As school begins and high-school football kicks into gear, parents, schools and athletes are concerned with ensuring that enough funds are raised to cover the often expensive costs of sports teams and extra-curricular activities. More often than not, parents, with occasional assistance from school administrators, set up booster clubs in order to help support and raise funds for the school's athletic programs. Typically, these booster clubs seek tax exempt status as 501(c)(3) entities so that income is not taxable and so that donations are tax-deductible.
Because one requirement of a 501(c)(3) entity is to ensure that there is no "private inurement" I have often wondered why the IRS did not more closely scrutinize booster clubs both in their exemption applications and in their operations.
Apparently, the IRS may have awoken from its slumber as a recent U.S. Tax Court ruling could ensare thousands of booster clubs across the country. In Capital Gymnastics Booster Club v. Commissioner, [T.C. Mem. 2013-193 (Aug. 16, 2013),] the court uhpeld the revocation of the tax-exempt status of a parent -run booster club in Virginia that supported student gymnastics. Although this ruling only applies to this particular group, it could have a much wider impact nationwide. Often, booster clubs operate on shoe-string budgets and are more focused on fundraising than compliance. The key in the gymnastics case was that funds raised by parents were specifically earmarked for their children. If parents paid out of pocket certain costs, then they would have to fundraise less. Because of this structure, the court determined that there was "private inurement" because specific dollars raised were earmarked for particular gymnasts, and not the group generally.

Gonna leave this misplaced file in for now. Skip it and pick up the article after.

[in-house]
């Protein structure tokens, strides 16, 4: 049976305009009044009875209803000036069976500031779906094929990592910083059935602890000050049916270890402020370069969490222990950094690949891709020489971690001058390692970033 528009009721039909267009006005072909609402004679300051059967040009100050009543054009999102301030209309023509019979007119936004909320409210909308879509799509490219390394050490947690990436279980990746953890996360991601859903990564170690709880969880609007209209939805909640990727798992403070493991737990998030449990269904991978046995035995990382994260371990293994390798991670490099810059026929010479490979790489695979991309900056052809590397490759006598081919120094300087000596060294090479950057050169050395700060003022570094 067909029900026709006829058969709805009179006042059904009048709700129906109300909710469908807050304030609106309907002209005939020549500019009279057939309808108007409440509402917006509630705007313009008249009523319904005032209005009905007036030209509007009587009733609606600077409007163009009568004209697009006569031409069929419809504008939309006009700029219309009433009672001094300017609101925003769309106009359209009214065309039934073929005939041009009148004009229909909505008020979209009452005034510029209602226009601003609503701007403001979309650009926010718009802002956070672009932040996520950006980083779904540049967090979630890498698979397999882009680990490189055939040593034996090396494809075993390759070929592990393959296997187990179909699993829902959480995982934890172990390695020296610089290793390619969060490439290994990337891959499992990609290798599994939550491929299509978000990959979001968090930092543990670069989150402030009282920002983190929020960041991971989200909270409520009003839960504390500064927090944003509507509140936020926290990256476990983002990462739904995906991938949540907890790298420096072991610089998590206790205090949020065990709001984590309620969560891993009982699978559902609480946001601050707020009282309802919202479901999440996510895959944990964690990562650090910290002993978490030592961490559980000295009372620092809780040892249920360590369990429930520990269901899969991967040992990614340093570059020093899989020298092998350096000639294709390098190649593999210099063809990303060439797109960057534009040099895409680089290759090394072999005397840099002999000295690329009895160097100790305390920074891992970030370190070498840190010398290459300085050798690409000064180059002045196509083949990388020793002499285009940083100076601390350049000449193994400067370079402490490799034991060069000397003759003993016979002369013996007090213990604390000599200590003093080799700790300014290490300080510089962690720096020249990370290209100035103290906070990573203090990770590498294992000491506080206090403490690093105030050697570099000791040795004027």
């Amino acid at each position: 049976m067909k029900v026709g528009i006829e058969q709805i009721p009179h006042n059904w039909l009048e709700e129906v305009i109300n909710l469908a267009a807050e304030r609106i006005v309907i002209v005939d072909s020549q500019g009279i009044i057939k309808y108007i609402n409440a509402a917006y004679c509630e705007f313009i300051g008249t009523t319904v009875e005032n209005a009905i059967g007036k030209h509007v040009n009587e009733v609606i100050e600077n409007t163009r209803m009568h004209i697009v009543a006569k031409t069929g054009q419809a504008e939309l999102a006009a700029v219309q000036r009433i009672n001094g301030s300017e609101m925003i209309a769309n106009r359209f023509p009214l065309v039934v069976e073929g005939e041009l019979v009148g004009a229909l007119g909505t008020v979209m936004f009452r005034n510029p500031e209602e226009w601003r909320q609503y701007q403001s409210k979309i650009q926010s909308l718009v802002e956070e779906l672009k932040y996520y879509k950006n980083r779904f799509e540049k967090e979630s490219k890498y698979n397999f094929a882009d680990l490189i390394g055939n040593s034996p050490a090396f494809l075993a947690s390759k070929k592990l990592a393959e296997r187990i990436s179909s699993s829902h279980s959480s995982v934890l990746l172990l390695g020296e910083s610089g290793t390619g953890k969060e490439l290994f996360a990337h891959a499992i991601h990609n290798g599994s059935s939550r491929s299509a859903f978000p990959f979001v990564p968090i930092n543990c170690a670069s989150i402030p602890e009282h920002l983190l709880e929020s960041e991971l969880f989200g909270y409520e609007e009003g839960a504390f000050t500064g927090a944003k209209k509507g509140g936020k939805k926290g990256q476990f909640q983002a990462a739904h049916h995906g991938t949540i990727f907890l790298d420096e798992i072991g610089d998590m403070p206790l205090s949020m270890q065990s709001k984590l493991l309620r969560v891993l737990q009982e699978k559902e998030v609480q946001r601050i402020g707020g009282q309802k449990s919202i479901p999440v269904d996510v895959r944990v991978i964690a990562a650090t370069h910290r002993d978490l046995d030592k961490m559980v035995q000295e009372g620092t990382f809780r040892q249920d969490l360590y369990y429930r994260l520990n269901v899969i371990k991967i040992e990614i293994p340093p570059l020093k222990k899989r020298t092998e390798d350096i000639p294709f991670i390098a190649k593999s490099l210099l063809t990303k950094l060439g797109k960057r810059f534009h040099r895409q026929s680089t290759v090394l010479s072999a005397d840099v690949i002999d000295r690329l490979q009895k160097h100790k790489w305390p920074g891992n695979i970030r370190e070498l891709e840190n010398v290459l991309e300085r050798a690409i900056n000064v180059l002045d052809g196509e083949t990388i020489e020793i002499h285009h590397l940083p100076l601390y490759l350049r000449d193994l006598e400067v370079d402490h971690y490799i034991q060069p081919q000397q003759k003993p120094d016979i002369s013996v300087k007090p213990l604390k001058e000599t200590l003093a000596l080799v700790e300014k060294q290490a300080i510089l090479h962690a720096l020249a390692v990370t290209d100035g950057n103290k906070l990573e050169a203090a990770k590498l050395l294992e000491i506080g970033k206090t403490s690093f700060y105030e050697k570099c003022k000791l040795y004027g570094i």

Although not discussed in the ruling, one possible way to get around this ruling is to simply suggest, and not require, that members of the club make donations in a manner that is "fair". In other words, if your child raised little to no funds, it would be socially expected--though not required--that you would make an additional donation to the booster club.
Recently, our office gave a presentation to a group of tax-exempt entities discussing issues related to fundraising and, in particluar, what requirements the entities are to follow when funds have been raised and what are "best practices" they can implement to help ensure that their donors can take a charitable deduction for any donations made. The vast majority of the time, charities are not following these requirements. During our presentation, a detailed hand-out discussing these rules was provided and can be accessed here.